…leaves a scar, makes you stranger, and makes you stronger. That’s a juxtaposition of three different variations of a sentiment I’m rather fond of. Sources, in the same order as each of the above: Marilyn Manson, The Joker, and Friedrich Nietzsche.
Whatever doesn’t kill you is gonna leave a scar.
Our losses and deformities shape us as much as our areas of growth, and every experience we pass through is going to leave its mark.
Whatever doesn’t kill you, simply makes you stranger.
All of these marks, taken in at once, make for an interesting creature. Something different than whatever it was a moment before, increasingly unique.
Whatever doesn’t kill you will make you stronger.
For all the scars we collect and all the changes to our form, our function changes. And survival means that, in all likelihood, our form has grown, and pieces of it have been lost, in such a way that our functions are more efficient. More able to deal with similar experiences in the future. Like an immune system that learns to fight off a new virus, the next time a similar strain hits it, there may not even be symptoms before the virus is dealt with.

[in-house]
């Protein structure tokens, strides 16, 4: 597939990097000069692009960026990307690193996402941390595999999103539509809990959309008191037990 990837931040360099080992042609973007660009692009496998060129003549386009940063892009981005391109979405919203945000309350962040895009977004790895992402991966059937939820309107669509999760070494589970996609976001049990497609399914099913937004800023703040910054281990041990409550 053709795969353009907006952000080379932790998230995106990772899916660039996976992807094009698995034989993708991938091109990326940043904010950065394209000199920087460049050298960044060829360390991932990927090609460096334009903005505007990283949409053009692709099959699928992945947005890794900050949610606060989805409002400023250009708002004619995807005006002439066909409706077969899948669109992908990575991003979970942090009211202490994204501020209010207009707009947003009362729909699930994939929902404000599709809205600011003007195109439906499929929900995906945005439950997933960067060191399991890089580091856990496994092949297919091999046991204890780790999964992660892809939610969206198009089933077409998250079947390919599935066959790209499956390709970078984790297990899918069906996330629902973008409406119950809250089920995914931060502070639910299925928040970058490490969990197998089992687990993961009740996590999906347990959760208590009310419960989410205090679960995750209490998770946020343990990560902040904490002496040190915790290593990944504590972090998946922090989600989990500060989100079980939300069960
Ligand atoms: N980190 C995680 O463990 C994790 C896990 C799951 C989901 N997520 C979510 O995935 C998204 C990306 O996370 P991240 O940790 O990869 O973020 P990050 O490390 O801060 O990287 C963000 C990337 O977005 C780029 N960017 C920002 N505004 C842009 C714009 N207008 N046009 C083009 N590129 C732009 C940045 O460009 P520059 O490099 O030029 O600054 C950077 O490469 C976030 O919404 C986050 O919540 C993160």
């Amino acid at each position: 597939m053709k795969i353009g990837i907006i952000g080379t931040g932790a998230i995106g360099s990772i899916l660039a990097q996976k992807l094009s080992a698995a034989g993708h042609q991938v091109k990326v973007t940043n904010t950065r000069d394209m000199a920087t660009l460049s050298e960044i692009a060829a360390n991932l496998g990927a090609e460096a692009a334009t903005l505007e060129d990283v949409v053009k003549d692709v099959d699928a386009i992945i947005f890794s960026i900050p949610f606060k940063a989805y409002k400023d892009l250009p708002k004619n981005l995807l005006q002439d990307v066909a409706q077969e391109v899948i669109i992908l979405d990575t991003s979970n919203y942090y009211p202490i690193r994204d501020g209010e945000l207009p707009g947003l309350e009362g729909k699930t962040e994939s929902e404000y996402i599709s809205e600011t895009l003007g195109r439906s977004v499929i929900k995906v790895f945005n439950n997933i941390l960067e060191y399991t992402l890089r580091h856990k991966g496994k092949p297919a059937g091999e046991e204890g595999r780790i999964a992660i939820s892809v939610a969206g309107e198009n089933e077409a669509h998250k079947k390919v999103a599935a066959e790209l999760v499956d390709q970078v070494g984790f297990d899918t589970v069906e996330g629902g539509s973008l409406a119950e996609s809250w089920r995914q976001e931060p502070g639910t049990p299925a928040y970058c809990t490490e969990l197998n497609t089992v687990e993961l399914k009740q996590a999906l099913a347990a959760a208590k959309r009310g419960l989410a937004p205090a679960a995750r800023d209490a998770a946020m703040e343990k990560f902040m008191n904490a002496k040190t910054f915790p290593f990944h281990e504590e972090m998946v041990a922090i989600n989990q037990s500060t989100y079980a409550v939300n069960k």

Things we’ve struggled to survive in the past demand a high price, forcing us to change, chopping off pieces of us, and what we’ve purchased beyond survival itself is that next time, when the same thing or something similar is encountered, we’re better able to take it in stride, to pass through it without paying such a high price next time. And to get more out of it… becoming more capable of thriving on it, instead of just surviving.